An image of a damaged human heart covered in yellowish fat from too much junk food would turn people off eating unhealthy fried chips and burgers, a study has found.
Health experts say it’s time for junk foods to carry graphic warnings like cigarette packets do, to combat the obesity epidemic.
A University of Melbourne and Cancer Council Victoria study, published on Thursday, found the use of graphic warnings – like a decayed tooth or fatty heart – on unhealthy food was an effective tool in improving a person’s diet.
For the study, 95 hungry participants were shown colour pictures of 50 different snack foods ranging from chips, chocolate bars and biscuits to nuts, fruits and vegetables.
They were asked to rate on a scale how much they would like to eat each food at the end of the experiment.
Participants were then shown a number of different health warnings and asked to rate a similar set of 50 snack foods.
The research, published in the journal NeuroImage: Clinical and Appetite, found negative text combined with images was twice as effective at changing people’s choices than messages that had negative text-only content or those with images combined with positive text.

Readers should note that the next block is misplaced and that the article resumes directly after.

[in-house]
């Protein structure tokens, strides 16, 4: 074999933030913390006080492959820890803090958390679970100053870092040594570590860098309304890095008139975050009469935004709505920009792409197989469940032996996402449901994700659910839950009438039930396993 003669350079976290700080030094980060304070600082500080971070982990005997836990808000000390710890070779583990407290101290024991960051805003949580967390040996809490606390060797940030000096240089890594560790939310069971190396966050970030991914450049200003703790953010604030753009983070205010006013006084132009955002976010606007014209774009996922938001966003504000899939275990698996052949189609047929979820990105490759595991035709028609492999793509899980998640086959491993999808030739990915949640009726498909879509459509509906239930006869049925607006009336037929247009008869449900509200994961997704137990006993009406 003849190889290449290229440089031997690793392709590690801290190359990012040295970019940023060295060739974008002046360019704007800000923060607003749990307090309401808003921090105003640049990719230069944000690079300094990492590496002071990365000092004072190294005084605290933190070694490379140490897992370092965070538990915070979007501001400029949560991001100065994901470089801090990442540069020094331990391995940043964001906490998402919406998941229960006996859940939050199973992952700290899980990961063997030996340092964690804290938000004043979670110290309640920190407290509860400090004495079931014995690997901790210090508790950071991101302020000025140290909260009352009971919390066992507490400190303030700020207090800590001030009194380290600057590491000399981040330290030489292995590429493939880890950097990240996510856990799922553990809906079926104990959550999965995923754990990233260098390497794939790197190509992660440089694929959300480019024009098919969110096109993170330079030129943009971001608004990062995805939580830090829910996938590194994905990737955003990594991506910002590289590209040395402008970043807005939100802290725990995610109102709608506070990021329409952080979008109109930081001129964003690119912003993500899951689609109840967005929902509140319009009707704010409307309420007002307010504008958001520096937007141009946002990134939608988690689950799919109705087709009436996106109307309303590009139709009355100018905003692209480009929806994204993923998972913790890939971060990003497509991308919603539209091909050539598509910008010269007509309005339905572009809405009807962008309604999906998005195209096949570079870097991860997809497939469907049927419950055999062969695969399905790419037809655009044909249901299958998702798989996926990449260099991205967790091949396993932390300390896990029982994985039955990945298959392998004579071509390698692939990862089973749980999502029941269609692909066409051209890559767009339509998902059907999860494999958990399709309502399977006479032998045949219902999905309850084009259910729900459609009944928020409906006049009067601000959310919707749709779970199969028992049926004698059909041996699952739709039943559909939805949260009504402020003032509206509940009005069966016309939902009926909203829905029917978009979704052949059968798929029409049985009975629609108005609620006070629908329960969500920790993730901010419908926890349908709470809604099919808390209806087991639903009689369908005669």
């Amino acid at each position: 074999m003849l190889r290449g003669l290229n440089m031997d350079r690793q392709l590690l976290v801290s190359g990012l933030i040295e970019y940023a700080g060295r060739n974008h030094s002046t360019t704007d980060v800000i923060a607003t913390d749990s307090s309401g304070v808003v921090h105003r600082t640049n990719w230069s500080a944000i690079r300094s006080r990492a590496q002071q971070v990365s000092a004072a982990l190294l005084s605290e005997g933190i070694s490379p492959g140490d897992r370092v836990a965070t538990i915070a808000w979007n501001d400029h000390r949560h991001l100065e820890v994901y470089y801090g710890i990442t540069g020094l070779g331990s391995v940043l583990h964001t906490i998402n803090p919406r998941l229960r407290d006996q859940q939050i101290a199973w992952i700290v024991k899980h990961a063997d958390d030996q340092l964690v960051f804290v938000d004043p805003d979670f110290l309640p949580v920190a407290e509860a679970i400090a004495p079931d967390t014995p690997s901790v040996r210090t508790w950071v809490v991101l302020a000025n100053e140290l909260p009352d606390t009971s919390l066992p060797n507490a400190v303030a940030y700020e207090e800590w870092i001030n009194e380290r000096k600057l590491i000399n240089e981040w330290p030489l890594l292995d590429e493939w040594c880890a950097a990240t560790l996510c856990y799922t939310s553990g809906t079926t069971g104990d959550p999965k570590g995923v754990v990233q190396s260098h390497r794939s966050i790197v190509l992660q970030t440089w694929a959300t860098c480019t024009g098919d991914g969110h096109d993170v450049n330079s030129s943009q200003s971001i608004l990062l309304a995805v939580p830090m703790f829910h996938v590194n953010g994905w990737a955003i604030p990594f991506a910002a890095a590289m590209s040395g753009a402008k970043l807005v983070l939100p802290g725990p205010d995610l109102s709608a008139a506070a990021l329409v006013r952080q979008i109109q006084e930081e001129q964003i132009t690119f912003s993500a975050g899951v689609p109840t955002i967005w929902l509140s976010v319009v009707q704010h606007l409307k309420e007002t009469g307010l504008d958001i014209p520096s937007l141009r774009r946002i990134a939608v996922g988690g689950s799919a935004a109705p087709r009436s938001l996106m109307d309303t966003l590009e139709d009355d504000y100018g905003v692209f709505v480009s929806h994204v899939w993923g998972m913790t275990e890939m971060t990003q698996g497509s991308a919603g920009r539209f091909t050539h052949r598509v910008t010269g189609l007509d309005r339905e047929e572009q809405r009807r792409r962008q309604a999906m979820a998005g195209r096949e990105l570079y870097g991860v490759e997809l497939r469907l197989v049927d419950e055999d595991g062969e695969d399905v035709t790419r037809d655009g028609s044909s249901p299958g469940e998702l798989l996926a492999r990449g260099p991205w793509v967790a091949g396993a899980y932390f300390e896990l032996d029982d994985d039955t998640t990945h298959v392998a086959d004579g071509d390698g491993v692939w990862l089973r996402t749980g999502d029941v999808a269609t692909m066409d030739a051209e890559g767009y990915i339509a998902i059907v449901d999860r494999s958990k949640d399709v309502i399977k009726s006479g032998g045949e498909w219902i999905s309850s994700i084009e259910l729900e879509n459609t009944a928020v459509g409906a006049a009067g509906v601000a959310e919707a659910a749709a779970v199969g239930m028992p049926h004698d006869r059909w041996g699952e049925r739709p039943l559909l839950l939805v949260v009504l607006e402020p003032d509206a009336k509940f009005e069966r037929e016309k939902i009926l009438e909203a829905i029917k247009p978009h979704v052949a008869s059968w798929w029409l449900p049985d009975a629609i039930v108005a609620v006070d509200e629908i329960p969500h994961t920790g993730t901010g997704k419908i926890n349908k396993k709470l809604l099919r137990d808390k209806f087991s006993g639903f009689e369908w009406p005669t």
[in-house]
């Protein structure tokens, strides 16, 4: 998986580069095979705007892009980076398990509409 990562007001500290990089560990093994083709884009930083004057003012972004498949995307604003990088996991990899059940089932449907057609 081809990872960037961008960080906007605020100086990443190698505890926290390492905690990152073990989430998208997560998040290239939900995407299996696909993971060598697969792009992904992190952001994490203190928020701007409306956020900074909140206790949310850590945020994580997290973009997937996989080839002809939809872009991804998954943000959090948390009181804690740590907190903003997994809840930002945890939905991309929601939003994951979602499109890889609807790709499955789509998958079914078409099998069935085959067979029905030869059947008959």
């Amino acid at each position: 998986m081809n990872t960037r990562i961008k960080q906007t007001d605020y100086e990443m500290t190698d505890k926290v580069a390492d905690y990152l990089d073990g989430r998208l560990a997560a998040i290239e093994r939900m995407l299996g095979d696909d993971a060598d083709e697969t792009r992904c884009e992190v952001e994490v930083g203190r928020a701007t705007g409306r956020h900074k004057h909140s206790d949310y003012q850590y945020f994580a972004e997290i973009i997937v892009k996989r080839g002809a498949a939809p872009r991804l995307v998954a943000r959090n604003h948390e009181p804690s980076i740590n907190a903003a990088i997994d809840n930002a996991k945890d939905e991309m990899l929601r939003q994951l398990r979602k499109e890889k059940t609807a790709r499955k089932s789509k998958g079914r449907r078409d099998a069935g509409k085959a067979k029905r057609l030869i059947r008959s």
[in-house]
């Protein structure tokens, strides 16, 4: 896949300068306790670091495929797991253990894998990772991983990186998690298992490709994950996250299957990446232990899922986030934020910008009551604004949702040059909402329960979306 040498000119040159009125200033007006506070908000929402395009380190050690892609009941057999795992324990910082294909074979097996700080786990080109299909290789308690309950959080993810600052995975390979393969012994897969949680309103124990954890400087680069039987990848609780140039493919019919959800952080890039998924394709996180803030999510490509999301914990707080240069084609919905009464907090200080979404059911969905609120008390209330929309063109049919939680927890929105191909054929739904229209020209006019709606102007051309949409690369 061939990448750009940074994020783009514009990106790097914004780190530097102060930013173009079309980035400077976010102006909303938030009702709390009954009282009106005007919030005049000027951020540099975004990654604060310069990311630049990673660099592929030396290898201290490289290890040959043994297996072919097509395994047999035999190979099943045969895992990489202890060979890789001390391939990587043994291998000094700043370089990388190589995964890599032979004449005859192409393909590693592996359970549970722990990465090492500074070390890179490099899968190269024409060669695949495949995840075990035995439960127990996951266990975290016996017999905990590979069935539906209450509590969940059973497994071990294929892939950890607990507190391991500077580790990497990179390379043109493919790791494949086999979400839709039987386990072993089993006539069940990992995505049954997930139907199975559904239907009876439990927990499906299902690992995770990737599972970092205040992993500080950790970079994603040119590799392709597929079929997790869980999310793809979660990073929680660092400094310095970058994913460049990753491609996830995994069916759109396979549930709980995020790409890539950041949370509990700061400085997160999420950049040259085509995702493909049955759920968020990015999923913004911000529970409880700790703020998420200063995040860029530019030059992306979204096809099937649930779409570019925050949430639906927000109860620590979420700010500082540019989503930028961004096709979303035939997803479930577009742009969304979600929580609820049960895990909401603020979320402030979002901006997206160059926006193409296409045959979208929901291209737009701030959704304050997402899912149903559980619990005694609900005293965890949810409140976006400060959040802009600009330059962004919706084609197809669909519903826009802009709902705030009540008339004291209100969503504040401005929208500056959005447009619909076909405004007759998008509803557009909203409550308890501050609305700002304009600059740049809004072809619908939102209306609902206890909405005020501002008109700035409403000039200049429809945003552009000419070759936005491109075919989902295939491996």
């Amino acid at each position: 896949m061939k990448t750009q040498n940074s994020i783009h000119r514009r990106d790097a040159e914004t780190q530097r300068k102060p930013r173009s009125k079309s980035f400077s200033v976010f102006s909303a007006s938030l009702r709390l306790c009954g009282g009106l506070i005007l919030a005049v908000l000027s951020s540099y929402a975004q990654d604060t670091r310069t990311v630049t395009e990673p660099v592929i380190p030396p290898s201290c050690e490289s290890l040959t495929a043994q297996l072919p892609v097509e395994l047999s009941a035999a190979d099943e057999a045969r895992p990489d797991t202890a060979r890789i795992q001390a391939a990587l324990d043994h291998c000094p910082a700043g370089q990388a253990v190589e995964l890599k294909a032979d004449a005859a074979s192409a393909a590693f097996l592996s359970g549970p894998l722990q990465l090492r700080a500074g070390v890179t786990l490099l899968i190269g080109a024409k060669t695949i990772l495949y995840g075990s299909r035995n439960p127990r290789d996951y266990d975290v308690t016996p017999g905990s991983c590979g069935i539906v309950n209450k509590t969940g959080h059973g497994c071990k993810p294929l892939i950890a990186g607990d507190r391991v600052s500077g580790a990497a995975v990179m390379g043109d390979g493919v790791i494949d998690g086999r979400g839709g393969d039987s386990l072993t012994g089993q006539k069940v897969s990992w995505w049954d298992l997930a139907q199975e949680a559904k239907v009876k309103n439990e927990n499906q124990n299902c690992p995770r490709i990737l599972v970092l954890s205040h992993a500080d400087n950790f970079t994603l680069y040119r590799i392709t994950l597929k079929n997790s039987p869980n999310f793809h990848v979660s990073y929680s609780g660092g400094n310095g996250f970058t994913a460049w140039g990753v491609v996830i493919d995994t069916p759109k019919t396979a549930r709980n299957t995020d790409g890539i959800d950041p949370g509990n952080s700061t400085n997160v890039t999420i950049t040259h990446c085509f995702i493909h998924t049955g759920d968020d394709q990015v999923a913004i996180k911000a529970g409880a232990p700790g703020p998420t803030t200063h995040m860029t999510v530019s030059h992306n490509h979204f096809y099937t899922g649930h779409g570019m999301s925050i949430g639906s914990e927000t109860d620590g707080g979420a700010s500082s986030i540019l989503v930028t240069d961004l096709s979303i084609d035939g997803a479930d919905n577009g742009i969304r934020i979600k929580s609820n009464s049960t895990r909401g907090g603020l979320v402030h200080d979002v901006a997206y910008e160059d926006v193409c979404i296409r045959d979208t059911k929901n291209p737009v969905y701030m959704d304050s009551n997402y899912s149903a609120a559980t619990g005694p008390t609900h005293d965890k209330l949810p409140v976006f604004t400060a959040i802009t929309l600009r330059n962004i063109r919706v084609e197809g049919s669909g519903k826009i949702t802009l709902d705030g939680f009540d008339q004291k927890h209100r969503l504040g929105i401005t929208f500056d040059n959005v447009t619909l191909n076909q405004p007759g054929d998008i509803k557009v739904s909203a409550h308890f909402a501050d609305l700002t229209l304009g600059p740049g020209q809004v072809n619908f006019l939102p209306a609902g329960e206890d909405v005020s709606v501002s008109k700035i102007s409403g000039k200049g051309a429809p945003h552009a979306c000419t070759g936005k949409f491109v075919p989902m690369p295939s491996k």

In addition, participants’ brain activity was monitored with electrodes attached to their heads.
This showed the warning labels prompted participants to exercise more self-control rather than act on impulse.
“The study shows that if you want to stop people choosing fatty and sugary packaged foods, health warnings actually work,” study co-author Dr Stefan Bode said.
“It sheds light on the mechanisms in the brain that underlie the effects of health warning messages on food processing,” Dr Bode said.
Cancer Council Victoria behavioural researcher Dr Helen Dixon says the graphic images work because they “disrupt” the strong cues – like taste – that images of junk foods elicit.
This then allows a person to consciously consider the health implications of their food choices, she explained.
Obesity Policy Coalition executive director Jane Martin says the use of packaging should be used for good, not for bad.
“This research demonstrates that powerful, relevant information on food packaging can influence people and push them away from junk food,” said Ms Martin.
“Poor diets and being above a healthy weight are risk factors for heart disease, type 2 diabetes, and cancer. To address this Australia needs a comprehensive strategy, which should consider improved labelling,” she said.
The public health advocates have called on the government to make the graphic labelling mandatory, as part of the revised Health Star Rating System.